' 2 bulls I_s. 2 -* 0 1 steer 900" 3 10 j
! 1 calf 160 =■ °0 3 stockers ... 930 3 65 |
' 25 feeders ...IKB 3 *40 1 c c*w SlO 2 15
18 cows 911 320 2 cows 1045 2 90
5 stockers . . • Jtt 4 _ 400 _
Sheep — Good steady, common dull. Bulk of
■ receipts were 'Westerns going east.
No] Wt. Price. 1 No] Wt. Price.
43 lambs 60 $3 SOJ24 lambs 60 $3 67
137 lambs 59 3 55125 lambs 55 3 60
51 iambs 58 3 70.13 lambs 6S 3 55
CHICAGO, Sept. 11.— The cattle market was
even duler than usual for a Saturday. Re
ceipts were very small and quotations were
i almcst entirely nominal. Trade in hogs was
I net particularly active. Sales were made of
- heavy packing hogs at $3.75*33.95, and choice
, h<»vi' brought ?4,15i24.£5, while prime assort-
Ed light sold at $4.35 and choice mixed at
$4.30. The greater part of tlje hogs crossed
the scales at $firstname.lastname@example.org, with lots of little
pigs selling for $2.50@3. Sales of sheep ant}
lambs were at unchanged prlce_, native sheep
being steady at $email@example.com and Western range
flocks at $firstname.lastname@example.org. Lambs were saleable at
$email@example.com for culls up to $5.50*3:5.75 for choice.
Receipts— Cattle, 200; hogs, 11,000: sheep,
MIDWAY HORSE MARKET.
Barrett & Zimmerman's Report— Market
opened fair, with a large assortment of horses
on hand. A good demand for heavy horses.
The following representative sales are for
horses this day:
1 pair bay horses, 5 and 6 vrs ....3600 $300 00
1 pair bay mares, 6 yrs 3400 260 00
1 pair gray mares, 5 yrs 3200 225 00
1 pair gray mares, 6 yrs 3000 200 00
1 pair sorrel mares, 5 yrs 2800 190 00
1 pair sorrel mares, 6 yrs 2600 180 00
1 gray horse, 5 yrs 1600 110 00
1 gray horse, 6 vrs 1400 100 00
1 gray horse, 5 yfs 1300 90 00
OMAHA, Sept. 11.— Cattle— Receipts, 1.500;
market 10c lower; slow; native beef steers,
$firstname.lastname@example.org; Western steers, $email@example.com; Texas
steers, $firstname.lastname@example.org; cows and heifers, $email@example.com; can
ners, $firstname.lastname@example.org; stockers and feeders, $3.40®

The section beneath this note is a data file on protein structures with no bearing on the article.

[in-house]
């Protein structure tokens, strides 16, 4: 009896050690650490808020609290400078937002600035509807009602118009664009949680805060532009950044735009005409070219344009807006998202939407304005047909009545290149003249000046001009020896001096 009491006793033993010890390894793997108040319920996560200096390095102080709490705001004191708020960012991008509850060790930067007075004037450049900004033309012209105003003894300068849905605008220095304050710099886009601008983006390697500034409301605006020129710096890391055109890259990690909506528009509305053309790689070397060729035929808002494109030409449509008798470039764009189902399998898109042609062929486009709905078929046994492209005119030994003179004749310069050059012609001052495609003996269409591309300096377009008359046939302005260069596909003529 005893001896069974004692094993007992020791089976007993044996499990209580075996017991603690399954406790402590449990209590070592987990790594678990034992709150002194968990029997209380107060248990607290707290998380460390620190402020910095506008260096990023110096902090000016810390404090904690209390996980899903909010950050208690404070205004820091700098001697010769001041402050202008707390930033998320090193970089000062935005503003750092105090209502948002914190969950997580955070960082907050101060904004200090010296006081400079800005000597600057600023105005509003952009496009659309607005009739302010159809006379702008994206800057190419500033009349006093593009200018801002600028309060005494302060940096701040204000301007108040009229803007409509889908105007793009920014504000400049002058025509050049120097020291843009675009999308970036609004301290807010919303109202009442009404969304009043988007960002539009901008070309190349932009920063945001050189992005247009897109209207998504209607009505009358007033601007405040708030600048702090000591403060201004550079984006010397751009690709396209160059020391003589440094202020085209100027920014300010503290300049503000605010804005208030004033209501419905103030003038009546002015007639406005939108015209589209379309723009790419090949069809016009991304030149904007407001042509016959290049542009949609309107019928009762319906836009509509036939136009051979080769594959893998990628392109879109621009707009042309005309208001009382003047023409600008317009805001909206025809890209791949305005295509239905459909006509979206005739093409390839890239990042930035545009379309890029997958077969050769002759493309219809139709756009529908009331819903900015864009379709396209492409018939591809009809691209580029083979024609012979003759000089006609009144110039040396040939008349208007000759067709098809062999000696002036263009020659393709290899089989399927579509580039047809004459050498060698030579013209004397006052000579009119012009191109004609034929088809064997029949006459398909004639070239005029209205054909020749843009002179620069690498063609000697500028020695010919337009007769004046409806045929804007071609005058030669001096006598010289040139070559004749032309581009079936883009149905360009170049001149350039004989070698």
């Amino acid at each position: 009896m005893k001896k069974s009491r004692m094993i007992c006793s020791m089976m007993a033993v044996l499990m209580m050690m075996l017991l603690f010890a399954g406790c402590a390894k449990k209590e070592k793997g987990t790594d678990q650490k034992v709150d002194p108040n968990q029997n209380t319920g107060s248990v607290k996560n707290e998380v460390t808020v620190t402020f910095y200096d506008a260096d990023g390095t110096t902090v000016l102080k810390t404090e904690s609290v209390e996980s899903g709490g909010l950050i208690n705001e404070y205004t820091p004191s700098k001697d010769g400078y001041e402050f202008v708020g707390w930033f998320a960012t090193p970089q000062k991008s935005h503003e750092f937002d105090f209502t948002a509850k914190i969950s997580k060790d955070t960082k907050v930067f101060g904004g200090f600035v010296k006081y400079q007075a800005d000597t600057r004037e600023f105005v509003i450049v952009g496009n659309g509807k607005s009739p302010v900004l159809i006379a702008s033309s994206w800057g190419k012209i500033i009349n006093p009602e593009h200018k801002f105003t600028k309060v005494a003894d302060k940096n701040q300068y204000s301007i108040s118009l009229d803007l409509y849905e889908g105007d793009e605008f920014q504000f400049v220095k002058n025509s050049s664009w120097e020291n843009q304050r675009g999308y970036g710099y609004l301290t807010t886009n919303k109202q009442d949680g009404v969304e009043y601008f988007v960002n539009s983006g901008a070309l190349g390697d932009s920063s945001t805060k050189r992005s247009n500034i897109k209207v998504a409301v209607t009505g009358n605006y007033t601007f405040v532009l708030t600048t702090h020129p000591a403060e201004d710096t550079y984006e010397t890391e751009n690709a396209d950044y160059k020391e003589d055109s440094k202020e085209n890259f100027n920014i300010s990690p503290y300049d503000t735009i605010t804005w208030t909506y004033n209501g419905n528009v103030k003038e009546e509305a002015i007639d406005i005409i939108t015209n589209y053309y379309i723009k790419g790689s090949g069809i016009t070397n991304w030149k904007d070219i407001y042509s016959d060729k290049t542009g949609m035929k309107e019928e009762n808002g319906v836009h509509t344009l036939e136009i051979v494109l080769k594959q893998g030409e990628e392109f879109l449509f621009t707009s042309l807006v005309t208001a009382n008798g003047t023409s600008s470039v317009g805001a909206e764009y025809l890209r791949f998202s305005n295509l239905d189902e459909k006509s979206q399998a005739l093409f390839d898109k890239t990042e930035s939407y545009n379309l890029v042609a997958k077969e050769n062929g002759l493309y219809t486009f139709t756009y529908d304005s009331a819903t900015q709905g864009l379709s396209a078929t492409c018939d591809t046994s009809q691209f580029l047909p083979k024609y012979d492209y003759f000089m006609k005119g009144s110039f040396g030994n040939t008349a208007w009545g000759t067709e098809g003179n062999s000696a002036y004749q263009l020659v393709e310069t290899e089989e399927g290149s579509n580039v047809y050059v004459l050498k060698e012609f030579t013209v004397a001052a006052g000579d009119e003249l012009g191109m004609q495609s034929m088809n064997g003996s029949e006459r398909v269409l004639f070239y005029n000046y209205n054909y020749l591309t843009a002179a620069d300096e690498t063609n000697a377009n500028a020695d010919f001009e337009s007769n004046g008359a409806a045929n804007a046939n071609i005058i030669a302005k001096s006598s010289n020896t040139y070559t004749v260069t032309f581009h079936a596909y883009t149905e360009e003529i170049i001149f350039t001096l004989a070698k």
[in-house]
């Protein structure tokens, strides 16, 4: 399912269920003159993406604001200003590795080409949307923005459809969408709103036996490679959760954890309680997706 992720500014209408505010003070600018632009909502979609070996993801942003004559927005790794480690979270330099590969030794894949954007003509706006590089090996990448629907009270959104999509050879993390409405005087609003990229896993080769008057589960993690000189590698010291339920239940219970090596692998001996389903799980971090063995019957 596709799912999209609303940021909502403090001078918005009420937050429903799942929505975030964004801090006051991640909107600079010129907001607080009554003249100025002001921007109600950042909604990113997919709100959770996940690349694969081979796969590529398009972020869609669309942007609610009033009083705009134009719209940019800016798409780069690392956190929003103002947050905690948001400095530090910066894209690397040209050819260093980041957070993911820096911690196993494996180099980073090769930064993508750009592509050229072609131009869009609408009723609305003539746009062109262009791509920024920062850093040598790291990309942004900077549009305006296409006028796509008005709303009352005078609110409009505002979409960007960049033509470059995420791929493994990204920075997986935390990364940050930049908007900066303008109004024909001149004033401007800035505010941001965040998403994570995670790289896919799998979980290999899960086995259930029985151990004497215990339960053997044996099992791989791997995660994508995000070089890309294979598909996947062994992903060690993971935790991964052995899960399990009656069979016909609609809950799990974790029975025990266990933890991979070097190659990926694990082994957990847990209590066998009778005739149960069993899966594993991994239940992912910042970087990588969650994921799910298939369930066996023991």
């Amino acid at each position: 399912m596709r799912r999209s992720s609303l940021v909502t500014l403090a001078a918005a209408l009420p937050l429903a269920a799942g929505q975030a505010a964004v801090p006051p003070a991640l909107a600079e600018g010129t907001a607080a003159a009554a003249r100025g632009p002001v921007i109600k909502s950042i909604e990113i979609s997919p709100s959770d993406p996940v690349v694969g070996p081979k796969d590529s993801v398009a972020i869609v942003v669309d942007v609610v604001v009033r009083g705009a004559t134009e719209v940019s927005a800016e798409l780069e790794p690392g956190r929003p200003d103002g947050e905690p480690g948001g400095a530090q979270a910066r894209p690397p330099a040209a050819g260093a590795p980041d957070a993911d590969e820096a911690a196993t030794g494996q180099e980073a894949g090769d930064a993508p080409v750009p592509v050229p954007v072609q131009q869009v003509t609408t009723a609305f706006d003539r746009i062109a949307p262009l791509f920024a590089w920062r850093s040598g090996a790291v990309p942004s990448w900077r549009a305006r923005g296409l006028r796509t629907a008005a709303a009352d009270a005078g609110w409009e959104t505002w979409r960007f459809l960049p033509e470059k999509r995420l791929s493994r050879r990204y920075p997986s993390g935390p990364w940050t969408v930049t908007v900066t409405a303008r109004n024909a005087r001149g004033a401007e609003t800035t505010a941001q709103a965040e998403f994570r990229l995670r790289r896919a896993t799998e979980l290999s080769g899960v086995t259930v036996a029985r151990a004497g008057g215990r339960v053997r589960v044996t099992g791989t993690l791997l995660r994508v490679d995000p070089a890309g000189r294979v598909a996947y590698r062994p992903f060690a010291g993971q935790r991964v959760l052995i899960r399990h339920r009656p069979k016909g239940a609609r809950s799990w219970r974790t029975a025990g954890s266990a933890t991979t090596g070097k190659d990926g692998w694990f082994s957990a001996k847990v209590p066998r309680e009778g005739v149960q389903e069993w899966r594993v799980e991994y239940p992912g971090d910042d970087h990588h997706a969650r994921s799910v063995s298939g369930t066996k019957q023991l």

4.50; calves, $4@6; bulls, stags, etc., $2(33.60.
Hogs— Receipts. 3,300; market s@lsc lower;
heavy, $3.75*33.90; mixed. $3.50(3>3.85; light, $3.85
@3.95; bulk of sales, $3.80*33.90. Sheep—Re
ceipts, 500; market steady: fair to choice na
tives, $3.40(33.90; fair to choice Westerns, $3.20
@3.60; common and stock sheep, $email@example.com;
KANSAS CITY, Sept. 11.— Cattle— Receipts,
200; market unchanged, only retail trade. Hogs
—Receipts, 500; market 5e lower than yester
day's close; bulk of sales, $3.90(54.05; heavies,
$3.90*54.10; packers, $3.85(34.07%; mixed, $3.95@
4.12*4; lights, $firstname.lastname@example.org; Yorkers. $4.10(34.12%;
pigs, $3.50(34.50. Sheep— Receipts, 500; mar
ket firm; lambs, $2.25(35; muttons, $2.25(53.75.
SIOUX CITY, 10.. Sept. 11.— Cattle— Receipts.
200; yesterday, 1,664; shipments, 1,379; market
quiet and steady; good clearance; cows, bulls
and mixed, $1.25(33.50; stockers and feeders,
$3.50*34.25; calves and yearlings, $3.50*54.65;
Westerns, $3.50*54.15. Hogs— Receipts, 700; yes
terday, 1,092; market weak; quality common;
no good grades; selling at $3.75(33.90; bulk,
ST. LOUIS, Sept. 11.— Cattle— Receipts, 200;
market steady, but only retail trade, owing to
meager supply. Hogs— Receipts, 3.000; market
opened steady; closed 5c lower; light, $4.20(5)
4.30; mixed, $email@example.com; heavy, $firstname.lastname@example.org. Sheep
—Receipts, 2,000; market strong; muttons, $3@
3.75; lambs, $email@example.com.
NEW YORK STOCKS.
NEW YORK, Sept. 11.— The general tone
of the market for shocks was strong today,
and there was no heavy pressure of realiz
ing sales. But there was more or less weak
ness at different points scattered through the
list- The Northern Pacific issues were heavy
on the continued bad showing of earnings,
the fourth week in August show.ng a de
crease. This showing is in marked contrast
to the average increases vhich are shown
by other railroads, almost without exception.
Some of the roads in the Southern group
| were unfavorably affected by fear. that the
yellow fever quarantine would interfere with
| their traffic, and also by the government
bureau's report of the unfavorable condi
tion of the cotton crop. The effect was
noticeable in Southern preferred and Mobile
& Ohio. Missouri Pacific was under more
or less pressure of profit taking. The coal
ers were also weak, the Reading issues being
under pressure to a marked degree. The
bulk of today's trading was centered in the
grangers and K. & T, and these were
strong, with tho exception of Chicago Great
Western and Northwest, which closed at a
fractional decline after having risen a point
net. K. & T. preferred closed at a net ad
vance of 1%. All of these stocks closed frac
tionally below the best, but at net advances.
j The results in the list generally were souie
i what mixed. Outside gas stocks, especially